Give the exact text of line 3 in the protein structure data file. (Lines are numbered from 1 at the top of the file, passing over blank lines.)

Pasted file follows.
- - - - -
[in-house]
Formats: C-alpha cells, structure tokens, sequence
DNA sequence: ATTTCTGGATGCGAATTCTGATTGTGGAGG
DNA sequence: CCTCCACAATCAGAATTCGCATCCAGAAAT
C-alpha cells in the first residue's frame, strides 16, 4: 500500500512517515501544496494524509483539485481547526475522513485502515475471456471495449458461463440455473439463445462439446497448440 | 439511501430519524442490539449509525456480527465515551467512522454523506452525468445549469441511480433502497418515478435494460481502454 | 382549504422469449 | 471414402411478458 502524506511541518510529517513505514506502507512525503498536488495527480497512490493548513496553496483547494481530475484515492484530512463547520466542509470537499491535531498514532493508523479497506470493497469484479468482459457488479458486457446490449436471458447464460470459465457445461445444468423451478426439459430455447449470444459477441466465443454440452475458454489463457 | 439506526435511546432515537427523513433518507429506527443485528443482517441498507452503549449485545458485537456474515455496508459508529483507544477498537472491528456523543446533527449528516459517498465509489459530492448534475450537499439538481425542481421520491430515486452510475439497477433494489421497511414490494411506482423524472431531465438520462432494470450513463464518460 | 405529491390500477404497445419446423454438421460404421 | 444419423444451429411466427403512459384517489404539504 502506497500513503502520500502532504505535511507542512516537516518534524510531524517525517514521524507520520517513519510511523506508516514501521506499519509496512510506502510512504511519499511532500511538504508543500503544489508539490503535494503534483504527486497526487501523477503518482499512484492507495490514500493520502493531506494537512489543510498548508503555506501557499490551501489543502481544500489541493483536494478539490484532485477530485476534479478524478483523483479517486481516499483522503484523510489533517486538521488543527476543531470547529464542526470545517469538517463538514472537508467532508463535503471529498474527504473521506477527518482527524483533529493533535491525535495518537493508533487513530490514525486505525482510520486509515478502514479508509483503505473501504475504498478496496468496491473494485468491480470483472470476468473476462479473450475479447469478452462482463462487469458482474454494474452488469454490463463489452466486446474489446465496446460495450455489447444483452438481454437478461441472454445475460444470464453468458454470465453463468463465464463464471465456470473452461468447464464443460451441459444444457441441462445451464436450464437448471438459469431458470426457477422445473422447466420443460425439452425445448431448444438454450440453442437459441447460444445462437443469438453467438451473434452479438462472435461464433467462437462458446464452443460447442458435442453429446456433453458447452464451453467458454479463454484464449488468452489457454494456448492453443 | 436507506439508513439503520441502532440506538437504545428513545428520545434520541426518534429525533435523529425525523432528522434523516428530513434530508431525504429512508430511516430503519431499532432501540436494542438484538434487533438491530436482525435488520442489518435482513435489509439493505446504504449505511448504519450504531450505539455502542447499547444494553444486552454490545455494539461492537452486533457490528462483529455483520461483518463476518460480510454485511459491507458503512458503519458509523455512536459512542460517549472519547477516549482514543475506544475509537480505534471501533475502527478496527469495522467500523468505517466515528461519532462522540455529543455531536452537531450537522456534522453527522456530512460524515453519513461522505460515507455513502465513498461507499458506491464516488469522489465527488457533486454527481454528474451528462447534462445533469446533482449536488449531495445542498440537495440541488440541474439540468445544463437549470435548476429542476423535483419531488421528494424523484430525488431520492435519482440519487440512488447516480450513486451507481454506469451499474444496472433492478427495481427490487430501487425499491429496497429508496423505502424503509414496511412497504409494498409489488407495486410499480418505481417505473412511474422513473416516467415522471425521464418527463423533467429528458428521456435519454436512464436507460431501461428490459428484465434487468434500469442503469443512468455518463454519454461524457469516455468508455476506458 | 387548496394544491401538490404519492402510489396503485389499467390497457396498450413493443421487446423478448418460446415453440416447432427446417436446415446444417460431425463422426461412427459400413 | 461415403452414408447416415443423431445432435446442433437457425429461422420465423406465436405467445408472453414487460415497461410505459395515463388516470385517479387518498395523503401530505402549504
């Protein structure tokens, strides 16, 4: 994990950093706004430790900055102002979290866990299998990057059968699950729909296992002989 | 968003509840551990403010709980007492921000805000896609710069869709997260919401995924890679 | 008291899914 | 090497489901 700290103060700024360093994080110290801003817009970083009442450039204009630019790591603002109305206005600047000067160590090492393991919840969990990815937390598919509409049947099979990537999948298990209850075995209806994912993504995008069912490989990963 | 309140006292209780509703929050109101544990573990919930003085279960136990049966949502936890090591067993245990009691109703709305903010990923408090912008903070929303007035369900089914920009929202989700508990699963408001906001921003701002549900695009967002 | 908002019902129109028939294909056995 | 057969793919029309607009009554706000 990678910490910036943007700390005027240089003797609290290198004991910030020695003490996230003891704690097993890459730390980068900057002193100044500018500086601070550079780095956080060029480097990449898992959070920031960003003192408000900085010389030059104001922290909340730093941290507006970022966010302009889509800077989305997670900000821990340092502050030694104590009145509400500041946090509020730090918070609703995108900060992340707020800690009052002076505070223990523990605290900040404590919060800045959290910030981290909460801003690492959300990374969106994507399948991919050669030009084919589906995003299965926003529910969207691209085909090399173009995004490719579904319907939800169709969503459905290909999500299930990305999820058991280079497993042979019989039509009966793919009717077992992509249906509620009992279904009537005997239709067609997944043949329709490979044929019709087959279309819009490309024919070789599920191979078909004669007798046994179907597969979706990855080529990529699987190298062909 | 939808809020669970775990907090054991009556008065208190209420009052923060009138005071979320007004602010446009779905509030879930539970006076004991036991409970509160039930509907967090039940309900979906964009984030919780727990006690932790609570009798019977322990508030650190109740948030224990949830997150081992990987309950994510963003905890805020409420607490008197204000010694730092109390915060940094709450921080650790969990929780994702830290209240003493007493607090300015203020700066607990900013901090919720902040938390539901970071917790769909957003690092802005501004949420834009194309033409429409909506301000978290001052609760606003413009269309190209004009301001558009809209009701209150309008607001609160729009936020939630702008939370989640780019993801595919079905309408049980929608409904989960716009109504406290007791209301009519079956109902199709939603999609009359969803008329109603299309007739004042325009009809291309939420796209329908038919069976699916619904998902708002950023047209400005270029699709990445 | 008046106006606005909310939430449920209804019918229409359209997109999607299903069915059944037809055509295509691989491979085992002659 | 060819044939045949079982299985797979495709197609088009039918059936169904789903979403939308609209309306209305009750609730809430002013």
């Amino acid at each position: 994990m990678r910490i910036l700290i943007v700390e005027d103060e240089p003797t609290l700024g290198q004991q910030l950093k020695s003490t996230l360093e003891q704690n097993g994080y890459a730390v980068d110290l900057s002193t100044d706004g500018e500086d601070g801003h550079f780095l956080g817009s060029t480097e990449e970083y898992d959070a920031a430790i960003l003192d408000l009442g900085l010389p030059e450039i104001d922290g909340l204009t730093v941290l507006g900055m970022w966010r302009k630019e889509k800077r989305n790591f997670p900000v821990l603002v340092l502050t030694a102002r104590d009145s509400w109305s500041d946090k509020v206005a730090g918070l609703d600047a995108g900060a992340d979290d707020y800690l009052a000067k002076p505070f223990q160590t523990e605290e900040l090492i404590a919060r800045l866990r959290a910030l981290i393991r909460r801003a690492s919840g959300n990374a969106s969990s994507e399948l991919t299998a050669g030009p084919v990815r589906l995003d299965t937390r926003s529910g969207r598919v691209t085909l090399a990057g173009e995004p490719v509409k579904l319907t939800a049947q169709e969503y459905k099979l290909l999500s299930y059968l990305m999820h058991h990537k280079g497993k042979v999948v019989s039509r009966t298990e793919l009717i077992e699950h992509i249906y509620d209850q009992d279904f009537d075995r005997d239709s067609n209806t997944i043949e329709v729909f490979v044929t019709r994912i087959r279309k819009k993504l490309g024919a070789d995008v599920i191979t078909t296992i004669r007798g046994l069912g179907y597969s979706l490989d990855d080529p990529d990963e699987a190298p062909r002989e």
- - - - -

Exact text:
DNA sequence: ATTTCTGGATGCGAATTCTGATTGTGGAGG